krampusBut such a corruption of nurturing continued to infuse and mold the personalities of your children in unnatural ways. More and more, it pushed toward characteristics that mirrored the darker impulses of your adults; it manifested the repressed undersides of fully growns, which was comprised of early unmet needs and corrupted desires.

bad family 1

imggagesSo there was ambivalence in the desire for children. Your species swayed back and forth about what to do with them — between the poles of infanticide and abandonment on one side and acceptance and nurture on the other—for the longest period of your fully human existence. It follows that humans did not LionWitchWardrobe2_Birminghamthrive during this period. Poor Pakistani ChildrenYou survived, barely; but your numbers were not large compared to other species, and your species and its strange proclivities did not matter much in the grand scheme of things. You were no great harm and caused no widespread suffering to the many outside of yourselves.

Indonesia2011074022commodities_insideBut as your species turned its back on its nomadic roots and, blinded by an unnatural fever, pursued a circumscribed and strenuous sedentary lifeway, this stasis in your numbers began to change. You began to see some benefit in having offspring. You perceived survival advantages in family status and larger broods of children.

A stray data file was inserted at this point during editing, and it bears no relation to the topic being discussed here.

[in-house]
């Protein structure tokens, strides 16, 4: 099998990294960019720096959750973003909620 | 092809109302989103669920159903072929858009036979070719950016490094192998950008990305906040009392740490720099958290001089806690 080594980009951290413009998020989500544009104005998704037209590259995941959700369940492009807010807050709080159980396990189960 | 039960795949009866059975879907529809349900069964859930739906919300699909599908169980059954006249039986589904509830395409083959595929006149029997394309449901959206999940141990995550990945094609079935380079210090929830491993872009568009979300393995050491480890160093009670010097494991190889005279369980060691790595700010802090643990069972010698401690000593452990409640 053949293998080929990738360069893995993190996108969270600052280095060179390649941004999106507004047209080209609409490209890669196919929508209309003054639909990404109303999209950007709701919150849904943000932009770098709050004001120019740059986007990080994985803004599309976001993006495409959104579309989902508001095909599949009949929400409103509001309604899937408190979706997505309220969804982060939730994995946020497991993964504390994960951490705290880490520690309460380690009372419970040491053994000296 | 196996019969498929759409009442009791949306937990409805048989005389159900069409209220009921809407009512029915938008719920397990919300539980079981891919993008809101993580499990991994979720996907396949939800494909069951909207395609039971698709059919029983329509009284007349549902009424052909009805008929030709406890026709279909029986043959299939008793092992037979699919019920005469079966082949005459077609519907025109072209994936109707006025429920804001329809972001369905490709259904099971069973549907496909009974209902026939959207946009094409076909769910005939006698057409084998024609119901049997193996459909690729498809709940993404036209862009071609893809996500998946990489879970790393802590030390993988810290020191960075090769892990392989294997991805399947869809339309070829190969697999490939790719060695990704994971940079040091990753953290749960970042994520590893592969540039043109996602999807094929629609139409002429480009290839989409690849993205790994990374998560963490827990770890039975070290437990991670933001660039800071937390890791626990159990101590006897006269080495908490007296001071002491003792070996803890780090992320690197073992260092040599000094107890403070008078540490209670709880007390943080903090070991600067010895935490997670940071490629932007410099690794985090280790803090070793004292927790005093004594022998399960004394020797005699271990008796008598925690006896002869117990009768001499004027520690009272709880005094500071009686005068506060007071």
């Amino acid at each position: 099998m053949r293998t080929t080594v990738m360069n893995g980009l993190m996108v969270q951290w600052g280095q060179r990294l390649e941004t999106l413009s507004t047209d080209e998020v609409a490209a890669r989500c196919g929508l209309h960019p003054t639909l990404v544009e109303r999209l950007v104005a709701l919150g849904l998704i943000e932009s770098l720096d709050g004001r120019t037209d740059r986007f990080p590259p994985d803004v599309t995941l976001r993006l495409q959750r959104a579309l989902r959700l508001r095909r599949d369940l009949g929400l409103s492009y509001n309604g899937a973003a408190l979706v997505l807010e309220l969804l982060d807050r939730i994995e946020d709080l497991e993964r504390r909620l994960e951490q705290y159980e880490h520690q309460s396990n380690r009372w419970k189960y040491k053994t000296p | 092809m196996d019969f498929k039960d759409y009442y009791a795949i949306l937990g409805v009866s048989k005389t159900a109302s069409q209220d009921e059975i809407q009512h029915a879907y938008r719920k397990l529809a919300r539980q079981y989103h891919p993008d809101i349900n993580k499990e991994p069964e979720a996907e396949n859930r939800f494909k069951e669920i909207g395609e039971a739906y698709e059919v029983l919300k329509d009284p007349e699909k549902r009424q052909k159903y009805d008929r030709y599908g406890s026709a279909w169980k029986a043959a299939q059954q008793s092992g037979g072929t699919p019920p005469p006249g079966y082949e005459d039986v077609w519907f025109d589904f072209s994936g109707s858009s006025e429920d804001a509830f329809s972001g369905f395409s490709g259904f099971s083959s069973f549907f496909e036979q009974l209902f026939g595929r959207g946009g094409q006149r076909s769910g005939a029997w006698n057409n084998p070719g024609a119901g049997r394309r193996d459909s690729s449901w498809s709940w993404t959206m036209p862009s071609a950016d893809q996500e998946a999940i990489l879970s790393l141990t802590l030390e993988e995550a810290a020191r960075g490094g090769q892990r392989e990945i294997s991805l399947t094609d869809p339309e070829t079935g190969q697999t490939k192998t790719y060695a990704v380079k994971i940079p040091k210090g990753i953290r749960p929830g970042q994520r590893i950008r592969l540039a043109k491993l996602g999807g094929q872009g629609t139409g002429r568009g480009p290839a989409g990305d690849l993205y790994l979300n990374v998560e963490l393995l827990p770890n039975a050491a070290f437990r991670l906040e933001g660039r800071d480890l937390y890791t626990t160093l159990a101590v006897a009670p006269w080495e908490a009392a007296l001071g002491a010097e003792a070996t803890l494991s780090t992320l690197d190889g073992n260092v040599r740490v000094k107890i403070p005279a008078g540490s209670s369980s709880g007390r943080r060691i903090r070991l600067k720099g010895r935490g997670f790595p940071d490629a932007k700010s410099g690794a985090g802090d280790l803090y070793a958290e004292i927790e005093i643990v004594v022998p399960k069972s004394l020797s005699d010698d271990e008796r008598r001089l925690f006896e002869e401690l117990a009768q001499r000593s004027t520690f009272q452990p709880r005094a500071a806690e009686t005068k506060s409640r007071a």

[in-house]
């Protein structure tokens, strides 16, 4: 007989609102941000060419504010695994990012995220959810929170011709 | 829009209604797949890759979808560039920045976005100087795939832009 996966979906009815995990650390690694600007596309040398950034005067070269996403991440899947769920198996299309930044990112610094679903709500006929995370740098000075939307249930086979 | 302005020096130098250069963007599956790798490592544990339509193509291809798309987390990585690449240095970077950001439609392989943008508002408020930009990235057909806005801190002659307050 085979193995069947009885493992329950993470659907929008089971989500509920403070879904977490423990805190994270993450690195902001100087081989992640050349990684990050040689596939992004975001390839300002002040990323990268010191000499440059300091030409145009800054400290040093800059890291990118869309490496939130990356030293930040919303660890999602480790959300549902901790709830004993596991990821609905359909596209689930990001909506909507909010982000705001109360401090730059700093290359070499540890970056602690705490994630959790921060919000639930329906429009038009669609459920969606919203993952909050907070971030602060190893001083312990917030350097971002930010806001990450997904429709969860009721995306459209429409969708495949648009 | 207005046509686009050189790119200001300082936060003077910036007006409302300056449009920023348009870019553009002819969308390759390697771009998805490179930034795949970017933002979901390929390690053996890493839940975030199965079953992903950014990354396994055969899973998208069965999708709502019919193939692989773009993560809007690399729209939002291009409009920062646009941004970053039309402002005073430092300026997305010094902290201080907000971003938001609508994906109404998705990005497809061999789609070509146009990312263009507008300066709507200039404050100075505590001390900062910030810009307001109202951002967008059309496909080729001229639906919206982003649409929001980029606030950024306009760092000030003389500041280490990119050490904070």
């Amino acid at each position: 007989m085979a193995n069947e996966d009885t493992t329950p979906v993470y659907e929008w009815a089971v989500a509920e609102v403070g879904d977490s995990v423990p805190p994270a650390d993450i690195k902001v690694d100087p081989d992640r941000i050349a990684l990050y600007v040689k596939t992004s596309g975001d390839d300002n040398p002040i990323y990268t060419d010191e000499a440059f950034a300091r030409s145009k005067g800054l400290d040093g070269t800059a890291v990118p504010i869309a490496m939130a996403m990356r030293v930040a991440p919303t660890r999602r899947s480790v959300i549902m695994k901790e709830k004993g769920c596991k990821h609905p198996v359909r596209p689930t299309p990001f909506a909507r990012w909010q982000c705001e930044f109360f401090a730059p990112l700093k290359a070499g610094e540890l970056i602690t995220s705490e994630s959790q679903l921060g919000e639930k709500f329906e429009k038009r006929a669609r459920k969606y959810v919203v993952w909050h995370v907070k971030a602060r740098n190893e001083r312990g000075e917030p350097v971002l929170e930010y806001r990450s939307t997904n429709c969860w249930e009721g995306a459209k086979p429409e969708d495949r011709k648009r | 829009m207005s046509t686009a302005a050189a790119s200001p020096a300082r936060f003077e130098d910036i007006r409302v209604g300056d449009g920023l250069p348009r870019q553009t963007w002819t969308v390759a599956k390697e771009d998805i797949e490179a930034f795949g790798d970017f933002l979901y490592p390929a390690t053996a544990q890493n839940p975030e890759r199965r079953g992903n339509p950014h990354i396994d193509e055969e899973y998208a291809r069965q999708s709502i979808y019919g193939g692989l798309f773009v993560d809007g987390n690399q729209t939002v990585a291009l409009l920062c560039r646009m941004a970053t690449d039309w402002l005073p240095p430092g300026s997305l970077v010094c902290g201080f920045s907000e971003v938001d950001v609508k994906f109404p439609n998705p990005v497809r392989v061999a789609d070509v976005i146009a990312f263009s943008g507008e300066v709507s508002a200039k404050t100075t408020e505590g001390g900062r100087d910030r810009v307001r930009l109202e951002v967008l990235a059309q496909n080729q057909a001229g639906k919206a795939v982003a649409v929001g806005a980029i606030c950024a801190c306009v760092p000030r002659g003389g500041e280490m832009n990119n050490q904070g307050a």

Of course, for most of this time the greater majority of you still did not come to the appreciation of the family burden, still there was ever-growing understanding of such as worthy of investment. And this changing view correlated predominantly with sedentary lifestyles and accumulating/ conforming ways.

unfinished_lucifer_design_by_jdillon82To clarify, your crazed non-sedentary forebears still were ambivalent about children vlcsnap-2011-05-29-22h11m11s26and perceived families as a burden in relation to their overblown perception of the struggle to survive. Alongside this, in the world of Nature, there was neither a disinclination for offspring nor an overinvestment in them. Bonding and affection with Nature’s young rose from the correct, biologically constituted, appreciation of the offspring, and this more individually so. Nature’s parents do not view their children through a dark, crazed veil of dry and thirsty deprivation nor a The Wall Movie 1982 (7)floral, milky gleem of vain and pathetic estimation. 308157_2704946665925_1324516302_3105340_1023240093_nIn contrast to both of these, agrarian anchors and accumulating, conniving modes fostered appreciation of increases of population, specifically, families, as beneficial in the struggle for survival. It follows that attention and energy would be put into these extra beings, seen increasingly as resources in the struggle against the monstrously over-apprehended fear of death.